We have contacted the clerk but received no response as to how we may weigh in on a council matter if not in attendance. We are aware that we may email our council representative at any time, but will our comments be read publicly during the council meeting? An important part of public comments is that they are part of the permanent, public record.

We also want to mention that captions via Zoom are pretty accurate. Whatever captioning program was used at the last meeting was horrendous. A lot of the captions were utter nonsense. They were not useful at all, and every time Councilperson Powell said, "flood" the caption read "f***".


Heather Morgan

I Vote Madison, Co-founder


In early February of this year, the mayor and council agreed to provide Zoom as an option for residents to view city council meetings and also make public comments during the meetings. This was at the request of I Vote Madison and community members.

Some city leaders have expressed the attitude that if the community cared enough they would come to meetings. There are, however, a multitude of reasons why a resident of Madison cannot make it to a council meeting. They include health, disability, conflicts with work, and caregiving responsibilities. For this post, we'll focus on health.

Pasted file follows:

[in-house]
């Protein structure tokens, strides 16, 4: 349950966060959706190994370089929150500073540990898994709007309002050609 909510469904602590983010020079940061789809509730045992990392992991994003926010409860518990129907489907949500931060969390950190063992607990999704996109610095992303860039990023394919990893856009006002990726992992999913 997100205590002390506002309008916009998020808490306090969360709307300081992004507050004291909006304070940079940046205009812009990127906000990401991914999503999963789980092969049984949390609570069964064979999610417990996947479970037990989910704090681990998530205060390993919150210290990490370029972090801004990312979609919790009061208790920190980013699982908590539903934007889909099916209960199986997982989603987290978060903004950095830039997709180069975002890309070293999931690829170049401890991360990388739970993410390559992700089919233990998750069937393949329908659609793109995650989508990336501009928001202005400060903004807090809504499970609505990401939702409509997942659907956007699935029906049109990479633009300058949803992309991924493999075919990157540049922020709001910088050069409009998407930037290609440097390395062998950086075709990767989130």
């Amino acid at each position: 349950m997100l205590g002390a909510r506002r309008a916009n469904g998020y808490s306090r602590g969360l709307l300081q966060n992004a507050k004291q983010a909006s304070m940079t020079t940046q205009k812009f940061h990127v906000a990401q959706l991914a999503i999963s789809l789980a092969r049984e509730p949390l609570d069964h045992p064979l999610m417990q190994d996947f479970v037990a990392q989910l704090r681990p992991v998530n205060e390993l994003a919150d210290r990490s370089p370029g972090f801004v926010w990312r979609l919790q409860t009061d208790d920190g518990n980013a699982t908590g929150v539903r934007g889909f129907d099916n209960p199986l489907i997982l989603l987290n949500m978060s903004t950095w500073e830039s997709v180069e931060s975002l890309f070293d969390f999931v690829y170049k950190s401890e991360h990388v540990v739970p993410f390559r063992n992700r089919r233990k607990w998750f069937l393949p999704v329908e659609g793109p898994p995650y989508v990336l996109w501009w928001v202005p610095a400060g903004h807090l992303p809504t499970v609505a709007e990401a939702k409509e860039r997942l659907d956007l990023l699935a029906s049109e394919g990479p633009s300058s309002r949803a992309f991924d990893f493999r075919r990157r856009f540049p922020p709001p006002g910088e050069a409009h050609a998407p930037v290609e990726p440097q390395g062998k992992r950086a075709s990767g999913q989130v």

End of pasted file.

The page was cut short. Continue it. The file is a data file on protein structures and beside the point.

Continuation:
We are in the middle of a pandemic. A variant of Covid-19, the Delta Variant, is affecting our area of the country and our state is in competition with our neighbor Mississippi for the state with the lowest vaccination rates. Our county is doing much better than some in our state, but residents have a legitimate reason to be concerned and to want to limit their contact, especially indoors, with other people. Schools in our city are requiring teachers, staff, and students to wear masks indoors and many businesses are reinstating their mask requirements. Our immunocompromised neighbors are not able to receive vaccinations, so attending city council meetings at this time could be a bigger health risk for them than others. Should the residents of Madison have to to risk their health to make public comments at meetings on city matters? We absolutely do not think so, especially since the technology is available.